Electric rates for Lawrence households to increase about $4.60 per month following deal between Evergy, KCC

photo by: Mike Yoder/Journal-World File Photo

A flock of birds glides over a field east of Evergy's Lawrence Energy Center in this file photo.

Electric rates are going up next month in Lawrence, after state regulators and Evergy reached a deal on Tuesday.

That’s fitting because 2023 has been a year that knows how to push through a price increase. (The best way to save money at a grocery store in 2023 was to use the express lane. It gave the store less time to raise its prices.)

But maybe the year is getting more mellow as it winds down. Evergy’s residential customers in Lawrence and the surrounding area are expected to see about a $4.60 per month increase, on average, in their electric bills. That’s quite a bit less than the $15 per month increase that Evergy had proposed earlier in the year.

As we reported in October, though, the staff of the Kansas Corporation Commission, along with several business and consumer advocates, pushed back hard against that proposed rate increase. Eventually the KCC staff and Evergy, which is the largest electric utility in the state and in Lawrence, reached a compromise that came in about two-thirds less than what Evergy had originally proposed.

On Tuesday, the Kansas Corporation Commission itself — the actual utility regulator in the state — agreed to the deal and made it final. The result is that many of Evergy’s residential customers will receive about a 4% rate increase, but some customers actually will see their bills go down.

If you remember, Evergy is the utility company that was created when Topeka-based Westar merged with the parent company of Kansas City Power & Light five years ago. As such, Evergy operates with two separate utility rates in Kansas: one for its territory that used to be Westar and another for its territory that used to be KCP&L.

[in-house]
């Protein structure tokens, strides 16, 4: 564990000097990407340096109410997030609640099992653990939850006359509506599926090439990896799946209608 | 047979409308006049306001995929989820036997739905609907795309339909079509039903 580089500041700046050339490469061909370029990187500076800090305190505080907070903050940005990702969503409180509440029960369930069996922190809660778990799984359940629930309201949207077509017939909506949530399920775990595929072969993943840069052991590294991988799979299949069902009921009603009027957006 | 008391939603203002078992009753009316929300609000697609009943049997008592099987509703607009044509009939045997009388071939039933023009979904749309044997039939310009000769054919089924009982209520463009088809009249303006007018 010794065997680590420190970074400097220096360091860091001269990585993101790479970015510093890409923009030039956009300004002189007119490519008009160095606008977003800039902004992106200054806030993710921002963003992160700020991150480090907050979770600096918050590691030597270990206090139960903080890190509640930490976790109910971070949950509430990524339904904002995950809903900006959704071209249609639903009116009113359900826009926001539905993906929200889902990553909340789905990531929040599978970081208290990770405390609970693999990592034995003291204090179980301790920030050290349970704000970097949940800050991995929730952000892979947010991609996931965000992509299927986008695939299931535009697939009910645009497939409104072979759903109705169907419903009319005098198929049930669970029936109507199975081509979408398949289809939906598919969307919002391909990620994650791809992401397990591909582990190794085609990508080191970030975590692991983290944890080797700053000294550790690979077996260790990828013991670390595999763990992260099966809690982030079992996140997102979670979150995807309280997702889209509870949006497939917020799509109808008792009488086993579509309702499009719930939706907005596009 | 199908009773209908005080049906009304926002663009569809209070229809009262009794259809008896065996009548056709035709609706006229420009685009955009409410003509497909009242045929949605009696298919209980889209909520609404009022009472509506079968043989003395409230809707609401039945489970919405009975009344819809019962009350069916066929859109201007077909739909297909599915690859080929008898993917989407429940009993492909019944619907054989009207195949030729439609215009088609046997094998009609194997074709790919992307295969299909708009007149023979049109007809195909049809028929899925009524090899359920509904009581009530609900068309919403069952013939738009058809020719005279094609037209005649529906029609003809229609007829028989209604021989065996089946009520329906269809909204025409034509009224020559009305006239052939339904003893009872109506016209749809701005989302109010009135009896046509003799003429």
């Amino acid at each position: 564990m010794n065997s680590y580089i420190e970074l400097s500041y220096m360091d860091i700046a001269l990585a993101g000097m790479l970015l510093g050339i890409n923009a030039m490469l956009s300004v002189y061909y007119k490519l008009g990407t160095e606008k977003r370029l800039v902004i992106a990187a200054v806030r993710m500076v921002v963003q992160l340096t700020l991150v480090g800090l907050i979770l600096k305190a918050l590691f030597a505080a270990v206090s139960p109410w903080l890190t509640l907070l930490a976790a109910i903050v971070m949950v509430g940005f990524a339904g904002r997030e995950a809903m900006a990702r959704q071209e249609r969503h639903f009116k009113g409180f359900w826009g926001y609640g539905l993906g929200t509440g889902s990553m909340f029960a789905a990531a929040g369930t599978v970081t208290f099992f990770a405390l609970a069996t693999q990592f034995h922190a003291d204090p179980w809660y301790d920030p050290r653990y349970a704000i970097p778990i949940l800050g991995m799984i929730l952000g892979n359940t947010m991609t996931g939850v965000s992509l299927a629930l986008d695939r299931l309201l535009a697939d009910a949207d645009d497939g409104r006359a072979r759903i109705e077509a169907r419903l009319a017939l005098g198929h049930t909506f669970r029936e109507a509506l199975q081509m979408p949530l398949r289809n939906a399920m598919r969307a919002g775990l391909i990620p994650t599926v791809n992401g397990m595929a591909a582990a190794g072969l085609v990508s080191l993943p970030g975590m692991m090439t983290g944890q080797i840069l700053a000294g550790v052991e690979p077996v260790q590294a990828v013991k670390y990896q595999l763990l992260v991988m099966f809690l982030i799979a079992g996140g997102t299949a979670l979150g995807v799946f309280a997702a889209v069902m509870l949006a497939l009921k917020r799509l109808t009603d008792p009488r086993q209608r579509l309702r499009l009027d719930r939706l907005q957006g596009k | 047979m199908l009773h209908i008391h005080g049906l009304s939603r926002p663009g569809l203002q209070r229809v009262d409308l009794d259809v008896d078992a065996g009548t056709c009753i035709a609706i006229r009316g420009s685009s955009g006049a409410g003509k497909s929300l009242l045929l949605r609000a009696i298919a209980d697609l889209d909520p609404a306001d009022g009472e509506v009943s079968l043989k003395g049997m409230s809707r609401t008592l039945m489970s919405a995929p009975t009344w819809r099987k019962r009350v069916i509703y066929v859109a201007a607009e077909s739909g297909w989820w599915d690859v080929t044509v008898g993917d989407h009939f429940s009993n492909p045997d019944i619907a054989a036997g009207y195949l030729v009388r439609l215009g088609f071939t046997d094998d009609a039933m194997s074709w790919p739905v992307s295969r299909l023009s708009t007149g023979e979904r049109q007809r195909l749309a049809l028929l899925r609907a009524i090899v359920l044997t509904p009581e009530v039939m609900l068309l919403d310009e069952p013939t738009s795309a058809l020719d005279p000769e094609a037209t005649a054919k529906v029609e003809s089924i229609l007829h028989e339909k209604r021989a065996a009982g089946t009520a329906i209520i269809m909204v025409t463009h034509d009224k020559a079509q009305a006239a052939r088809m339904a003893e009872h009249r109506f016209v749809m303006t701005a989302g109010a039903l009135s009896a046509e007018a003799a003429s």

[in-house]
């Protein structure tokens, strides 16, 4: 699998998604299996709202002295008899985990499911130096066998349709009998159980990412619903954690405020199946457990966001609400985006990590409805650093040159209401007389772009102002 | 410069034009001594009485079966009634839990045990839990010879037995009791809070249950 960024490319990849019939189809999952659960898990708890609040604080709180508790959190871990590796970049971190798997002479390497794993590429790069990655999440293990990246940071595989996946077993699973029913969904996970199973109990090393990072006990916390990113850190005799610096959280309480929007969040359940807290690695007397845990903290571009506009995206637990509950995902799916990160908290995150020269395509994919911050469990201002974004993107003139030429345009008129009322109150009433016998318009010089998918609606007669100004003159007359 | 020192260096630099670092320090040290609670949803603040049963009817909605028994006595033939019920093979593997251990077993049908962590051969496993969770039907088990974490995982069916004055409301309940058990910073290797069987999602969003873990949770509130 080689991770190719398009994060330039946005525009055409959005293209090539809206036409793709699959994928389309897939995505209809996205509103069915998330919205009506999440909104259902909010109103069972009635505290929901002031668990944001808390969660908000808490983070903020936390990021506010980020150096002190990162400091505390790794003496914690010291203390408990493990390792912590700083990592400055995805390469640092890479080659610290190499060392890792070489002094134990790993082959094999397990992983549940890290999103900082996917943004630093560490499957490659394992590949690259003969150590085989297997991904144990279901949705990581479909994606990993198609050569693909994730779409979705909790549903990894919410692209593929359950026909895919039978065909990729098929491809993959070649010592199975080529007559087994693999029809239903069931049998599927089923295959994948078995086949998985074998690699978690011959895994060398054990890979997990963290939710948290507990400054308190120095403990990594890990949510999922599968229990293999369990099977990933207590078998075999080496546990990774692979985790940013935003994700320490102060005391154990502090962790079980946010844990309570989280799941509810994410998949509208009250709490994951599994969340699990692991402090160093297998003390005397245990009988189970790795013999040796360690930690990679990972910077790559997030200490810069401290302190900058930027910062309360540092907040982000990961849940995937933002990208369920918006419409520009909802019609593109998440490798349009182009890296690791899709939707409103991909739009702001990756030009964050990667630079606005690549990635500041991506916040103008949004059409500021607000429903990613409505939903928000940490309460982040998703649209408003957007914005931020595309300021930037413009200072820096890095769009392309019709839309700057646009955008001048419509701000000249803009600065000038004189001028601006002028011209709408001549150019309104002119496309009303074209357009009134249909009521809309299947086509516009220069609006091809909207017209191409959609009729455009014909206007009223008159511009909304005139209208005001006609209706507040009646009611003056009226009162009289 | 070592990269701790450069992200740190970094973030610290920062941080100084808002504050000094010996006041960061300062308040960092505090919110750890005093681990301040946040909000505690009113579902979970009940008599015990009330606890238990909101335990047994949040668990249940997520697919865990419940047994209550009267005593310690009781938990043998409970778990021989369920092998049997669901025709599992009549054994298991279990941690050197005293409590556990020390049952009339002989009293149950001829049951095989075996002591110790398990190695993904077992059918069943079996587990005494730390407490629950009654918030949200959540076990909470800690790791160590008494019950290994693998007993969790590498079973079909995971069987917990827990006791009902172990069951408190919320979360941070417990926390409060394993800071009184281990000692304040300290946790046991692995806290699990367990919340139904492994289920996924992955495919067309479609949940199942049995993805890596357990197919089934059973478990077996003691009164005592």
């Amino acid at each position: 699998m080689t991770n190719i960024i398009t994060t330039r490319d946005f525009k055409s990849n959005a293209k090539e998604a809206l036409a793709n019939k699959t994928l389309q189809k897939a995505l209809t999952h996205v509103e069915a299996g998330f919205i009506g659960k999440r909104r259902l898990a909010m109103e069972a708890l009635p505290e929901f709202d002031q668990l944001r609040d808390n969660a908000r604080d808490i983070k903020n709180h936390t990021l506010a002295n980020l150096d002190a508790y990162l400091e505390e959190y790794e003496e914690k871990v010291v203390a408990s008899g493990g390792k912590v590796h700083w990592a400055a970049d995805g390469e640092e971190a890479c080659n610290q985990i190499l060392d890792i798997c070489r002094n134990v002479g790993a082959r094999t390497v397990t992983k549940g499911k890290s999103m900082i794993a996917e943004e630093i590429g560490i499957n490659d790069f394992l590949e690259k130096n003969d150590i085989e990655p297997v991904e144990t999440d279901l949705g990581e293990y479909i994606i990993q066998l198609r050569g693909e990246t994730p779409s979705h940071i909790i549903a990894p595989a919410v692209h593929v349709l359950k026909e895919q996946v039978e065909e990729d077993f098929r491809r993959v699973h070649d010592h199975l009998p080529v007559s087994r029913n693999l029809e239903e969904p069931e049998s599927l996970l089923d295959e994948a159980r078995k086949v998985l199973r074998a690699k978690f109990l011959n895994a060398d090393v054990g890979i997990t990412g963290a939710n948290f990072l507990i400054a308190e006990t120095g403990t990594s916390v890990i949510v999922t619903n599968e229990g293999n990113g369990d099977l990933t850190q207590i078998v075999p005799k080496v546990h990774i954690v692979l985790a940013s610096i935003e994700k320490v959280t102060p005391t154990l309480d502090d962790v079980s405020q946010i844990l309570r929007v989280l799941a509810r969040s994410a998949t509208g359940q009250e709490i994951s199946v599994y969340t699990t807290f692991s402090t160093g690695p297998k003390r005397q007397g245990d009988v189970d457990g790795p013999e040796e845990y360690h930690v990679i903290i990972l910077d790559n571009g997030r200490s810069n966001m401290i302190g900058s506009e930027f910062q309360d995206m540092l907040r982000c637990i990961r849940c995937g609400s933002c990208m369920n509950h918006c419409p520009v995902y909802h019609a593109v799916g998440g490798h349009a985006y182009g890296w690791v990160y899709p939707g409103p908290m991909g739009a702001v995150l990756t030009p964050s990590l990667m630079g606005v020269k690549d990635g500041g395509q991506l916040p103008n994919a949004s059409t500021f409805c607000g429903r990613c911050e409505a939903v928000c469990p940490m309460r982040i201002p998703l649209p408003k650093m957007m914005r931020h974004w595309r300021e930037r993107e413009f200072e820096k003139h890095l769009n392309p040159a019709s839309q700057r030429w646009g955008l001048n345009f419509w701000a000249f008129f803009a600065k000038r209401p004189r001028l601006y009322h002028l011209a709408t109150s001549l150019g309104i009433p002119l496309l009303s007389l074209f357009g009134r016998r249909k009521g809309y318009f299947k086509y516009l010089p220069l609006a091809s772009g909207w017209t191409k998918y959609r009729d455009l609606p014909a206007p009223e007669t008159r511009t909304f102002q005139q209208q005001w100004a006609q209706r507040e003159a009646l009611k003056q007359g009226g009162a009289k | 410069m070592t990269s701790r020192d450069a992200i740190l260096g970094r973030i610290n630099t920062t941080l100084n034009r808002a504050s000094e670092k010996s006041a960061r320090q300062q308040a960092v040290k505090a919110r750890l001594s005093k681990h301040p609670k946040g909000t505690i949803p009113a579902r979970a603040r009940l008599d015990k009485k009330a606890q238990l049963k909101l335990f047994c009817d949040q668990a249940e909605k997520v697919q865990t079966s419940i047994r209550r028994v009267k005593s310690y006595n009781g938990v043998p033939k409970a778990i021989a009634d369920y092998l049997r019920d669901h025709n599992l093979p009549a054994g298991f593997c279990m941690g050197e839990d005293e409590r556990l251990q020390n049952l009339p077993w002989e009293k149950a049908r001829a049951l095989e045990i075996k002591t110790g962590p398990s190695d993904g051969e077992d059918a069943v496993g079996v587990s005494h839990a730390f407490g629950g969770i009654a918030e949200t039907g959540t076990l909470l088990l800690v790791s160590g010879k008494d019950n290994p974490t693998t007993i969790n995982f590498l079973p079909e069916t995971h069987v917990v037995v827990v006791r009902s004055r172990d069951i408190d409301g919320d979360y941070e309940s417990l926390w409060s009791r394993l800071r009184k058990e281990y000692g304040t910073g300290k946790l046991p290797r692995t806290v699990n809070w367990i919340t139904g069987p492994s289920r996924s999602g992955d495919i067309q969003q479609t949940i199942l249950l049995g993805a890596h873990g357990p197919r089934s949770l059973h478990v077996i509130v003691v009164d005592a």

Lawrence is in the former Westar territory. Regulators approved rates that are expected to boost Evergy’s revenue by $74 million in the former Westar territory. That’s an increase of about 3.5% overall. Evergy had been proposing a 9.7% increase that would have increased revenue by about $204 million.

Then, there are our neighbors in Kansas City. The former KCP&L territory largely includes Lenexa, Overland Park and other communities on the Kansas side of the KC metro area. Residential customers in that former KCP&L territory are expected to see their monthly bills decrease by about $6 per month. That works out to about a 4.75% decline in electric rates. Evergy originally asked for about a 2% increase in rates, but regulators balked at that proposal.

As for why our neighbors are getting a rate decrease and we’re not, that gets into technical issues related to how much it costs Evergy to produce and distribute electricity in each territory. The KCC uses those costs to help determine how much profit Evergy should be allowed to make in each territory. Regulators this time around found the cost-to-profit equation to be out of line in the former KCP&L territory, thus the rate decrease.

The new rates will become effective on Dec. 21. It is the most significant increase in rates for Evergy since the merger five years ago. In a press release, Evergy said it has saved about $1 billion in operating costs in the first five years of the merger. As a result, the company said Kansas customers have seen much more moderate electricity costs than residents in many other states. Evergy says Kansas electric rates have increased by about 1% since 2017, while rates in neighboring states have increased by about 13% during the same period.

Consumers, though, will want to keep an eye on future rates. As part of the settlement agreement between Evergy and the KCC, regulators agreed to allow Evergy to seek another rate increase within the next 12 months. Those rate increases would be tied to costs Evergy is experiencing as it adds more infrastructure to serve the Panasonic electric vehicle battery plant in De Soto, and also costs related to the Wolf Creek nuclear power plant in Burlington, and investments the company makes in new renewable energy sources.

I have no idea what any of that could mean in terms of rate increases, but it is likely something to watch.

Evergy has said it needs the rate increases to continue to be profitable and make investments that improve the electric grid in ways that allow the company to “provide reliable, affordable, and sustainable service to our customers across the region.”


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